Letter to friends and associates regarding religious holidays*
Why we do not celebrate holidays
15 December 2000 (Rev. 17 December 2003)
*Note: This letter was composed by and reflects the views of James and Laura Hilston and is not officially representative of the views of TGF assembly or its officers.
To our friends and associates:
If you have been referred to this link, it is probably for one of two possible reasons: (1) We have recently met you, and wish to avoid unnecessary misunderstanding of our position on holidays, or (2) we have already had an awkward encounter and hope that this will clarify the reasons why we do not celebrate religious holidays.
The aim of this letter is to explain our actions and convictions regarding holiday observances, celebrations, traditions, etc. Our desire is that this letter will provide a foundation of understanding from which future discussion may be developed, but only if you are so inclined.
This letter consists of two parts:
- The practical issues concerning our participation in family and social functions on religious holidays
- The theological details regarding the observance of religious holidays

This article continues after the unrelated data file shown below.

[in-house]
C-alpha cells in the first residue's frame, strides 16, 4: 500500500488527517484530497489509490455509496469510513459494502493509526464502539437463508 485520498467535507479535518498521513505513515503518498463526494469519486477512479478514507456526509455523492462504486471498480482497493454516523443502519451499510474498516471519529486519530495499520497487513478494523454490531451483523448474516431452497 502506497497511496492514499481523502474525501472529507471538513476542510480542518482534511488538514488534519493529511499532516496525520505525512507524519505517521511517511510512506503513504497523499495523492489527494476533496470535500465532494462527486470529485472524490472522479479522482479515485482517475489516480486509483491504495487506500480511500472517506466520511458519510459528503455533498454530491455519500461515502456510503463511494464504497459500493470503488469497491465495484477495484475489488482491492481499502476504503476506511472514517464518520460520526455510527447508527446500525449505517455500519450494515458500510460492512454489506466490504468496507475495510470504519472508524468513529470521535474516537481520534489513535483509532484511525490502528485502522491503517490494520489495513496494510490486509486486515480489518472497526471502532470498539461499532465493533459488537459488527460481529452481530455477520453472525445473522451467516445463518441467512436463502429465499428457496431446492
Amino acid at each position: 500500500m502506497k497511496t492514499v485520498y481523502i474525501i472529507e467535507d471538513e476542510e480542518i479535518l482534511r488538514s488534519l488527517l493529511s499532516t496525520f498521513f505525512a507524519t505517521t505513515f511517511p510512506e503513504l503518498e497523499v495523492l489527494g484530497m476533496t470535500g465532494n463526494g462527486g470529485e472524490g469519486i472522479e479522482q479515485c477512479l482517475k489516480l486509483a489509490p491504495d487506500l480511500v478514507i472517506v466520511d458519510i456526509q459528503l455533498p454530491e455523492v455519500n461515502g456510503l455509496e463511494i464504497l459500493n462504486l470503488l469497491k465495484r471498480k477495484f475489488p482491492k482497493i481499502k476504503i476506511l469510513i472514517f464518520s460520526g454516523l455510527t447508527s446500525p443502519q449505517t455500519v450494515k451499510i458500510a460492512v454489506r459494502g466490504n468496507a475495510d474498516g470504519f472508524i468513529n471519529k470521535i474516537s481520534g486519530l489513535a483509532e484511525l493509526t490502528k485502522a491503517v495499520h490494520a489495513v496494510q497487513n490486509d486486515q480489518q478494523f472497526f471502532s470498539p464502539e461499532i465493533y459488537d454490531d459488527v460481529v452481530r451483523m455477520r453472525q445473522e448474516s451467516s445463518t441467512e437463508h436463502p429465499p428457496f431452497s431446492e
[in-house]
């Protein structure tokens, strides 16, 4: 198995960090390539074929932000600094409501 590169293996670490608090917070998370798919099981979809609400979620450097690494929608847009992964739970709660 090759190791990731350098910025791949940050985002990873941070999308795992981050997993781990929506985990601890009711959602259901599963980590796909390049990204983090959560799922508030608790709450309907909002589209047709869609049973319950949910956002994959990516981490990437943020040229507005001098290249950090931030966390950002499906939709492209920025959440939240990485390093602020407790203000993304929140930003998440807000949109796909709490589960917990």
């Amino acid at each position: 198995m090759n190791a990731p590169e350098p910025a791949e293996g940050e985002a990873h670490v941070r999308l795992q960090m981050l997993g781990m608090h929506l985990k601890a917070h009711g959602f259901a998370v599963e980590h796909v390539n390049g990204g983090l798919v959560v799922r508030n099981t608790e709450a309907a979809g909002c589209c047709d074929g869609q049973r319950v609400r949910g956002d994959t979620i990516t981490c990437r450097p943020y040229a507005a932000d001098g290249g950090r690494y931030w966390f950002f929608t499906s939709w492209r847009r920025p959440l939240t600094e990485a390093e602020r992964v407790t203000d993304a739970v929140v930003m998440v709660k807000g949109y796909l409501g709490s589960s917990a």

Part 1: The practical issues concerning our participation in family and social functions on the holidays*
*Please note that "holiday" comes from "holy day." We use these terms interchangeably throughout.
Definition of what it means to celebrate/observe a holiday:
Celebrating/observing a holiday involves doing anything distinctive, special or exclusive by reason of the holiday.
Holidays we do not observe:
- Feast of unleavened bread
- Pentecost (or Pentecost Sunday)
- Feast of Weeks
- Day of Firstfruits
- Feast of Harvest
- Rosh Hashanah (Day of blowing trumpets)
- Yom Kippur (Day of Atonement)
- Feast of Tabernacles/booths
- Halloween (All Hallow's eve)
- All Saints Day
- Festival of Lights (Hanukkah)
- Christmas Eve
- Fast of Esther
- Feast of Purim
- Ash Wednesday
- Assumption of the Virgin Mary
- Ascension of the Lord
- Immaculate Conception of the Virgin Mary
- Holy Thursday
- Good Friday
- Holy Saturday
In addition to these is any observed holiday that is artificially made to be religious. One example might be if the 4th of July day were made into a religious holiday - if it included prayer, scripture reading, religious symbolism, religious decoration and church attendance as part of its celebration. This may sound ridiculous to some but we've seen this "christianizing" of holidays done on numerous occasions.
Why these holidays?
The above holidays are religious by nature, origin, and/or practice and are not, according to the Scriptures, to be celebrated by members of the Body of Christ. (See section 2 for details and biblical position concerning this issue.)